You were very sharp in catching my attempt to get past the complications for quantum magnetic moments. For an electron orbital moment with the smallest non-zero value, there are actually three states with definite values of the component of the magnetic moment along the field axis. The values are -1, 0, and +1 times a natural unit of magnetic moment, the Bohr magneton. So the 0 is the in-between value. The next higher possible total angular momentum allows values of -2, -1, 0, +1, +2 for that component. Etc. These orbital moments always have an odd number of possible distinct values for one component. The electron spin gives two possible values (-1/2 and +1/2). I can't off-hand think of a simple very short explanation, but these issues are discussed in almost any first-year quantum book.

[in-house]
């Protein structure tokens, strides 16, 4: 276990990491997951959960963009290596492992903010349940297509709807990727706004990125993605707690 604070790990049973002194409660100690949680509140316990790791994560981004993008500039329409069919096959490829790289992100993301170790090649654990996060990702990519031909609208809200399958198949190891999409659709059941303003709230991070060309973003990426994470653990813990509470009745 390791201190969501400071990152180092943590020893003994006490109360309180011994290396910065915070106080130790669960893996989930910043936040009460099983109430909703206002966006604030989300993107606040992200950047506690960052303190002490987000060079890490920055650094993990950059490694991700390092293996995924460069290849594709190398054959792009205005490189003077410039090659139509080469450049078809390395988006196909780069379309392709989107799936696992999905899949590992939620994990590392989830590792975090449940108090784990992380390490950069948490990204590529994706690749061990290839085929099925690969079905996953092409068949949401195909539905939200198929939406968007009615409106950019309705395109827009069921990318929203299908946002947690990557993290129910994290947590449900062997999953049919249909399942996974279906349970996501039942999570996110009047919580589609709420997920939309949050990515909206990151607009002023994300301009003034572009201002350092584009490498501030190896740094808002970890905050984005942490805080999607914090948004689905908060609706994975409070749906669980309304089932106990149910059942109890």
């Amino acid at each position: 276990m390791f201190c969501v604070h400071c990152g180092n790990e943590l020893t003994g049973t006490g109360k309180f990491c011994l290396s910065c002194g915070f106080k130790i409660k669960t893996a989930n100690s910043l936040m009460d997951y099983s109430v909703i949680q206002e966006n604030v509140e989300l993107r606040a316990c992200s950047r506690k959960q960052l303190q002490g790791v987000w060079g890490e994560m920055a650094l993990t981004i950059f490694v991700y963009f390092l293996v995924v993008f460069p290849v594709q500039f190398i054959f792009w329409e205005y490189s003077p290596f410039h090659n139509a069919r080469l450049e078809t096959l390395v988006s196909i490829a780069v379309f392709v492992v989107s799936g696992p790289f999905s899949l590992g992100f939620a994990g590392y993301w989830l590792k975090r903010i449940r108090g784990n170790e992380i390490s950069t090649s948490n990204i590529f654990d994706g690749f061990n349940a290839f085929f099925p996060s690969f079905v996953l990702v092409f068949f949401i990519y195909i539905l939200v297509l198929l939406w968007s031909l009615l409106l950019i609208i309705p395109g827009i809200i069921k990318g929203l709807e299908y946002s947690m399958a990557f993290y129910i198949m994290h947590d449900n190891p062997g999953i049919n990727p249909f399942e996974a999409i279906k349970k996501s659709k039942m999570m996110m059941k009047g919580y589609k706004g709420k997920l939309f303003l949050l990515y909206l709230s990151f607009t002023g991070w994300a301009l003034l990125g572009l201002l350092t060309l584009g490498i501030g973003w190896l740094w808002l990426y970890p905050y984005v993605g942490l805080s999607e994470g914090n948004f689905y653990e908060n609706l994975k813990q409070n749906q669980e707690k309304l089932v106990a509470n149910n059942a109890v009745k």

The numbers of different energy values generally do not change further after the introduction of a small field. Increasing the field just increases the energy splits between them. You can see why that would be so rather easily in your simple case of a spin with just two possible values of the magnetic moment on the field axis.
In more complicated cases, with dissimilar orbital states (e.g. ones that start at different energies even in zero field) the pattern of how the energies change as a function of applied field becomes more complicated. The general rule that the number of different possible energy values doesn't change once the field isn't zero remains, however.
I realize that this answer doesn't really give the explanations, but perhaps you can follow up again. I suspect that when you think about it the explanation of the last part will be sort of obvious. The first part, about the possible discrete values of angular momentum, probably requires more reading.
(published on 08/25/11)